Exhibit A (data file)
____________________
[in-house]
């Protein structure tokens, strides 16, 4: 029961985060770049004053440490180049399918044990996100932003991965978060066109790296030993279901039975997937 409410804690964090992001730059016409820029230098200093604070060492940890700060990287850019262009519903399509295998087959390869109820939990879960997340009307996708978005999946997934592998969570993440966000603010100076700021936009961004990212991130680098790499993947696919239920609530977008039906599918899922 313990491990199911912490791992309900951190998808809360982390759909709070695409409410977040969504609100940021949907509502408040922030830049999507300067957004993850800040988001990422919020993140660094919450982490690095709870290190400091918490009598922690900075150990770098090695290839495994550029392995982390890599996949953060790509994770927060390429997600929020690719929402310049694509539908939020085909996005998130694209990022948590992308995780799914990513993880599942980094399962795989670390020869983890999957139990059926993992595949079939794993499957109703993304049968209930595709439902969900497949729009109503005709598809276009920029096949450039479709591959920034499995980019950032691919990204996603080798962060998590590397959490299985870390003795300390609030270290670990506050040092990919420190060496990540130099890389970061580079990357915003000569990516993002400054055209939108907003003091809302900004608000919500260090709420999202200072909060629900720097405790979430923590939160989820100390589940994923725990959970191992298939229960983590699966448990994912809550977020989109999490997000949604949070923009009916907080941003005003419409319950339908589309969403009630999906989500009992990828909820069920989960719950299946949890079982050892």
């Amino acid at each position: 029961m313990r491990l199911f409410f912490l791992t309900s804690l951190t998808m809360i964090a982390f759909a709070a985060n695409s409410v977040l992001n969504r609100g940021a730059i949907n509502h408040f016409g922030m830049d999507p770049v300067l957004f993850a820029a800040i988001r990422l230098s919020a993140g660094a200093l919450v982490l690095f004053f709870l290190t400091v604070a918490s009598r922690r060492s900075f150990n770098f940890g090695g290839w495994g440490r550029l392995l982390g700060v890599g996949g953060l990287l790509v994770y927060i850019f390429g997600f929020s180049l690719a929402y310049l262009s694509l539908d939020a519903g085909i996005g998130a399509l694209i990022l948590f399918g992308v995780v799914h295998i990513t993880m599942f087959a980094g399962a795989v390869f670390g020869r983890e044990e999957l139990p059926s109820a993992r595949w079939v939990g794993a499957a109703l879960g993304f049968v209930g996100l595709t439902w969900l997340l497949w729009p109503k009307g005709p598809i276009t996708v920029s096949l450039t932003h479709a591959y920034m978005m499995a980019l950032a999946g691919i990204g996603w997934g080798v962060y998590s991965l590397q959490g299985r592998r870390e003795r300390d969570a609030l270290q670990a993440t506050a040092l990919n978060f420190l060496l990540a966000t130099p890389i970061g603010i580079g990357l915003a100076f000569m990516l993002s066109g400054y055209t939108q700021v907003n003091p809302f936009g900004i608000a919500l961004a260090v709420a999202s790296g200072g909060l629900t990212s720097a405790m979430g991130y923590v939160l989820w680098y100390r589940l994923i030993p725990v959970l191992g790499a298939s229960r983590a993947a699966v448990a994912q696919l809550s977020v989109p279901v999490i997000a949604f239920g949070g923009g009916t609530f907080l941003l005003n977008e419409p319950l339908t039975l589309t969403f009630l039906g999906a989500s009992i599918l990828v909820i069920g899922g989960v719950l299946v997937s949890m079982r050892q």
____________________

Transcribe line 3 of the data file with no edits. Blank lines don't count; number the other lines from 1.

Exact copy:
């Amino acid at each position: 029961m313990r491990l199911f409410f912490l791992t309900s804690l951190t998808m809360i964090a982390f759909a709070a985060n695409s409410v977040l992001n969504r609100g940021a730059i949907n509502h408040f016409g922030m830049d999507p770049v300067l957004f993850a820029a800040i988001r990422l230098s919020a993140g660094a200093l919450v982490l690095f004053f709870l290190t400091v604070a918490s009598r922690r060492s900075f150990n770098f940890g090695g290839w495994g440490r550029l392995l982390g700060v890599g996949g953060l990287l790509v994770y927060i850019f390429g997600f929020s180049l690719a929402y310049l262009s694509l539908d939020a519903g085909i996005g998130a399509l694209i990022l948590f399918g992308v995780v799914h295998i990513t993880m599942f087959a980094g399962a795989v390869f670390g020869r983890e044990e999957l139990p059926s109820a993992r595949w079939v939990g794993a499957a109703l879960g993304f049968v209930g996100l595709t439902w969900l997340l497949w729009p109503k009307g005709p598809i276009t996708v920029s096949l450039t932003h479709a591959y920034m978005m499995a980019l950032a999946g691919i990204g996603w997934g080798v962060y998590s991965l590397q959490g299985r592998r870390e003795r300390d969570a609030l270290q670990a993440t506050a040092l990919n978060f420190l060496l990540a966000t130099p890389i970061g603010i580079g990357l915003a100076f000569m990516l993002s066109g400054y055209t939108q700021v907003n003091p809302f936009g900004i608000a919500l961004a260090v709420a999202s790296g200072g909060l629900t990212s720097a405790m979430g991130y923590v939160l989820w680098y100390r589940l994923i030993p725990v959970l191992g790499a298939s229960r983590a993947a699966v448990a994912q696919l809550s977020v989109p279901v999490i997000a949604f239920g949070g923009g009916t609530f907080l941003l005003n977008e419409p319950l339908t039975l589309t969403f009630l039906g999906a989500s009992i599918l990828v909820i069920g899922g989960v719950l299946v997937s949890m079982r050892q």